Before Ravens installed the new queen, the old one ducked through the round portals of the honeycomb as if she sensed her end had come. Ravens caught and squashed her - a clean, quick death.

"It would be nice if she could fly off to fairyland, but an old queen who has outlived her usefulness still refuses to step aside for a new queen; the two queens will fight to the death over who rules the hive," she explains, carefully placing the new queen's box in the hive, which immediately attracts a cluster of intrigued male bees.

The debate over whether honeybees possess what humans would call emotions, decision-making ability, sanity or the ability to go insane took on an extra urgency when the frightening colony collapse disorder spread globally. CCD is the term used for a mysterious disorder in which honeybees, who normally are willing to die to protect and stay with the hive, abandon it and vanish. Since farmers need bees to pollinate their crops, CCD sent shockwaves throughout agriculture.

On Oct. 2, Vanderbilt University will fuel the debate when it presents world-renowned Cornell University neurobiologist Thomas Seeley, the author of books that argue that honeybees experience, at the very least, the sort of "swarm intelligence" humans demonstrate in corporations and factories.

"Swarm intelligence is the solving of cognitive problems by a group of individuals who pool their knowledge and process it through social interactions," Seeley wrote on his Cornell web page.

In his book, "Honeybee Democracy," Seeley champions an idea that sounds a bit too much like a case from "The X-Files" for some scientists. He says that, when homeless honeybees choose a new hive, "they do something truly amazing: They hold a democratic debate to choose their new living quarters."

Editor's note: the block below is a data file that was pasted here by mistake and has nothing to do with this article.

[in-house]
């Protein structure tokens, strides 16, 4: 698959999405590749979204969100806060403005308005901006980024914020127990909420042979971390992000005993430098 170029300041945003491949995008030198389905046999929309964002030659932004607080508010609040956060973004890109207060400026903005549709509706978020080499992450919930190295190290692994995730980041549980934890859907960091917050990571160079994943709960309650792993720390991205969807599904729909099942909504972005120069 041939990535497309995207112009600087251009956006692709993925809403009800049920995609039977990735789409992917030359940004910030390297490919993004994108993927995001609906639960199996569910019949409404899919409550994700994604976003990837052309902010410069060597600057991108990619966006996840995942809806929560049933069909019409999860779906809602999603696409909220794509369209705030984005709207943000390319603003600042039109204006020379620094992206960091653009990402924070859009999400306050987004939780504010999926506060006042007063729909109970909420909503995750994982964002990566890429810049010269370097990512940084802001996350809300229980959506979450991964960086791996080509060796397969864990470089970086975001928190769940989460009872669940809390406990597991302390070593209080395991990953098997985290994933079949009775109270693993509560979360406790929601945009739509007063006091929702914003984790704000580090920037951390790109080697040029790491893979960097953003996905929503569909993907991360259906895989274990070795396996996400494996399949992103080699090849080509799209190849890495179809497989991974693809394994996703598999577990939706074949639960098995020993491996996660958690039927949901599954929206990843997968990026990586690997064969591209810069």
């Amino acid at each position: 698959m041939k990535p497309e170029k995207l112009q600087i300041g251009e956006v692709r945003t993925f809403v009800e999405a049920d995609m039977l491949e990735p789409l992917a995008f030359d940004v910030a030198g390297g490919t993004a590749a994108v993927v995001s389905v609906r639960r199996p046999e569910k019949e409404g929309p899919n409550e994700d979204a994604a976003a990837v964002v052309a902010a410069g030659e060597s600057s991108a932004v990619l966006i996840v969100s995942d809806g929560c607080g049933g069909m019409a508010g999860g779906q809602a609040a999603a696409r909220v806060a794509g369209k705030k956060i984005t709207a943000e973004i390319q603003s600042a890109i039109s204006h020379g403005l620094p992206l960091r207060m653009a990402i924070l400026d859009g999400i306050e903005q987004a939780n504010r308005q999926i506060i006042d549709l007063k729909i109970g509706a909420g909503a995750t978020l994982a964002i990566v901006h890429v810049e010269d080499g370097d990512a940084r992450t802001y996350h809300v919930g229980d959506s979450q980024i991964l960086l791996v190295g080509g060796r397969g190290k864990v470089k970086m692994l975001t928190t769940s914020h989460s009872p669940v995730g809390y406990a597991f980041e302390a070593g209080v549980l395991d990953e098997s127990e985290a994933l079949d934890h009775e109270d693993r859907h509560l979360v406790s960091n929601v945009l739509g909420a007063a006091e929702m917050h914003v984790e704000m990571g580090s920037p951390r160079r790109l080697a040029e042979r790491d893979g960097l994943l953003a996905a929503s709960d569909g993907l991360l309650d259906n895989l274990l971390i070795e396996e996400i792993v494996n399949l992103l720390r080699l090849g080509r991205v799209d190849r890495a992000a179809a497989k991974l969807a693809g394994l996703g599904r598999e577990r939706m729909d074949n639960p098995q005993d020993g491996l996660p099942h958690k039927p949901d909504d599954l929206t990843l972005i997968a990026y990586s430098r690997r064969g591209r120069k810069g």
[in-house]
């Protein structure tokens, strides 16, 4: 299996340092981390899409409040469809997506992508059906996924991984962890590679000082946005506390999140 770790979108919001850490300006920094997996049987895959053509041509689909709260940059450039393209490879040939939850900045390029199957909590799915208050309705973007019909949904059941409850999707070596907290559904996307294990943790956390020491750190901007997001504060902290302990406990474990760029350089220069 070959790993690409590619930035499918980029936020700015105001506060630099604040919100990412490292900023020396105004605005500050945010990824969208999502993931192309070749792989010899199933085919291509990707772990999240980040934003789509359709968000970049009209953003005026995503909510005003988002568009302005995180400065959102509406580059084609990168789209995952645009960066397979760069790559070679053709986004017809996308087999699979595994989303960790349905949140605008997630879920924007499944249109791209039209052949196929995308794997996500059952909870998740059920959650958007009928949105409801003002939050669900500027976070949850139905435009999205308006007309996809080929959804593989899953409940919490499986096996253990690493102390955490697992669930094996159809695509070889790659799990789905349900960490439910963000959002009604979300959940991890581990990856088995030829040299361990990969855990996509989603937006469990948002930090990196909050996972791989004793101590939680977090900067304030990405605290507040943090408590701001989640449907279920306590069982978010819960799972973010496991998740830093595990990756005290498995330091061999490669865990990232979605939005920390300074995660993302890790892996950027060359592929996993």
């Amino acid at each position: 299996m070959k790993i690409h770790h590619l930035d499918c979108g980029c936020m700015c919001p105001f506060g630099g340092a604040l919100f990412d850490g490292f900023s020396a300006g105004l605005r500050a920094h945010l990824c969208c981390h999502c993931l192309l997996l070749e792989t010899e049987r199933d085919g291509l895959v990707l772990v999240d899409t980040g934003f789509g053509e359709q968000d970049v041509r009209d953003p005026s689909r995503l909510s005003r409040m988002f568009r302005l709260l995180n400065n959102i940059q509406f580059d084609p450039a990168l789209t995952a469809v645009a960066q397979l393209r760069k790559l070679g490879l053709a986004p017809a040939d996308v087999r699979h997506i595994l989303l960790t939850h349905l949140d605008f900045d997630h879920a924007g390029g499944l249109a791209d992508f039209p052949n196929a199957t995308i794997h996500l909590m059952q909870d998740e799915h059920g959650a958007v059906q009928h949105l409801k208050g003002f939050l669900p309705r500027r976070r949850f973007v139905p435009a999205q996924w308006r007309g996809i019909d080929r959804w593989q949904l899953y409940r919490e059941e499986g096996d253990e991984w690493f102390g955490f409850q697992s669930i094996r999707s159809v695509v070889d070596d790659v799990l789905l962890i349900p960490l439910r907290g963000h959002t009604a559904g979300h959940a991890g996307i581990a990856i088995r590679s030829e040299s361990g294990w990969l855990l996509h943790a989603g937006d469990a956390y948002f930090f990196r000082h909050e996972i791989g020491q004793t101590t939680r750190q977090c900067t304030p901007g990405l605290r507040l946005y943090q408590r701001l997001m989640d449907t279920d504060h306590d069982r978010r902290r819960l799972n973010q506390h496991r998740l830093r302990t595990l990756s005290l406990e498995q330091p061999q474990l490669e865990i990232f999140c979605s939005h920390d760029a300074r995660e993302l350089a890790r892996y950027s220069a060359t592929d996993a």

University of Tennessee at Chattanooga biologist Stylianos Chatzimanolis won some worldwide acclaim in entomology with his study of beetles. He remains skeptical of honeybee psychology.

"Honeybees, like most other social insects, remain loyal to the queen due to the 'police state' implemented by the queen," Chatzimanolis says. "The queen produces pheromones that suppress the ability of workers to reproduce, and the queen will kill any worker bees that reproduce or have eggs.

"Almost all bee behaviors are responses to biochemical signals (hormones) secreted by the queen," Chatzimanolis says.

Humans frequently project their own characteristics onto animals. American dog lovers surely felt vindicated when a study last year found that canines can experience the same emotions common in 2-year-old humans - love, joy, anger, fear, contentment. But there is a lively debate among all sorts of scientists about whether honeybees possess what humans would describe as emotions or the abilities to make conscious decisions.

British zoologist and Newcastle University animal behavioral science professor Melissa Bateson jumpstarted the debate two years ago with her study, published in Current Biology, that indicated that anxious honeybees make pessimistic decisions. Like a downhearted human who sees danger lurking in mundane activities, pessimistic bees become cautious to the point of self-sabotage. Bateson and researcher Jeri Wright measured chemicals in honeybees' seed-sized brains and found elevated levels of dopamine and octopamine, neurotransmitters associated with human depression.